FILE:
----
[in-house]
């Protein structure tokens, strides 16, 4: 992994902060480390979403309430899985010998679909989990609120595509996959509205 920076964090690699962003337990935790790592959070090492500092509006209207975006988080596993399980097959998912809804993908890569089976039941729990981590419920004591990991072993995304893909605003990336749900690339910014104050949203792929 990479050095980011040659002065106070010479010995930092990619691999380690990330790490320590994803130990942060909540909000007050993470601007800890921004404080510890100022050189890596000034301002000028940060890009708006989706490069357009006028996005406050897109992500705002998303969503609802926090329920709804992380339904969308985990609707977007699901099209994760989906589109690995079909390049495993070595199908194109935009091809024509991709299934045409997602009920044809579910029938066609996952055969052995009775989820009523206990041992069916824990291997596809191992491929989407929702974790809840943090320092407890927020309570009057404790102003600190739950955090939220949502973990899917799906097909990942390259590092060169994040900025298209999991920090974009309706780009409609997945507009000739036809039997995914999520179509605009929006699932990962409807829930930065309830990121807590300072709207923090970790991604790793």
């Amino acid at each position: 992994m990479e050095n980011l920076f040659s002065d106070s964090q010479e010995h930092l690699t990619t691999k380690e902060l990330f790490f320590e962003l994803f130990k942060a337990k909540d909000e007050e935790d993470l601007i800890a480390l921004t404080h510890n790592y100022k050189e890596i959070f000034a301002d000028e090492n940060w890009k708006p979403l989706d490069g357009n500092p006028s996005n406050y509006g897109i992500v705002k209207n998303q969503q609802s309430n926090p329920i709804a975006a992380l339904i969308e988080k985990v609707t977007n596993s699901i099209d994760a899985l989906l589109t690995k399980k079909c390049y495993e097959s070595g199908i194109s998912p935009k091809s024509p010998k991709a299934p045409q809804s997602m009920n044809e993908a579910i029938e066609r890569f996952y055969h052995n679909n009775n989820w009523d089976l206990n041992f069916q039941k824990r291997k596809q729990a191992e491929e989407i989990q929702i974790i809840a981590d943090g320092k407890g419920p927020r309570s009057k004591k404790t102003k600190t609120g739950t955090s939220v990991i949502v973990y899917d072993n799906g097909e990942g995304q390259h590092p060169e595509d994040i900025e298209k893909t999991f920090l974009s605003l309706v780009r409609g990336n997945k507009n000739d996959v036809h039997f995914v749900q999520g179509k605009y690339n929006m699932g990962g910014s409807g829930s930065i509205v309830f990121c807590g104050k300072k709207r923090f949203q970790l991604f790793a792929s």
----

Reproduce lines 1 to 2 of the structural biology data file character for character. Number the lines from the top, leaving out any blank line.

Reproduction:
[in-house]
């Protein structure tokens, strides 16, 4: 992994902060480390979403309430899985010998679909989990609120595509996959509205 920076964090690699962003337990935790790592959070090492500092509006209207975006988080596993399980097959998912809804993908890569089976039941729990981590419920004591990991072993995304893909605003990336749900690339910014104050949203792929 990479050095980011040659002065106070010479010995930092990619691999380690990330790490320590994803130990942060909540909000007050993470601007800890921004404080510890100022050189890596000034301002000028940060890009708006989706490069357009006028996005406050897109992500705002998303969503609802926090329920709804992380339904969308985990609707977007699901099209994760989906589109690995079909390049495993070595199908194109935009091809024509991709299934045409997602009920044809579910029938066609996952055969052995009775989820009523206990041992069916824990291997596809191992491929989407929702974790809840943090320092407890927020309570009057404790102003600190739950955090939220949502973990899917799906097909990942390259590092060169994040900025298209999991920090974009309706780009409609997945507009000739036809039997995914999520179509605009929006699932990962409807829930930065309830990121807590300072709207923090970790991604790793």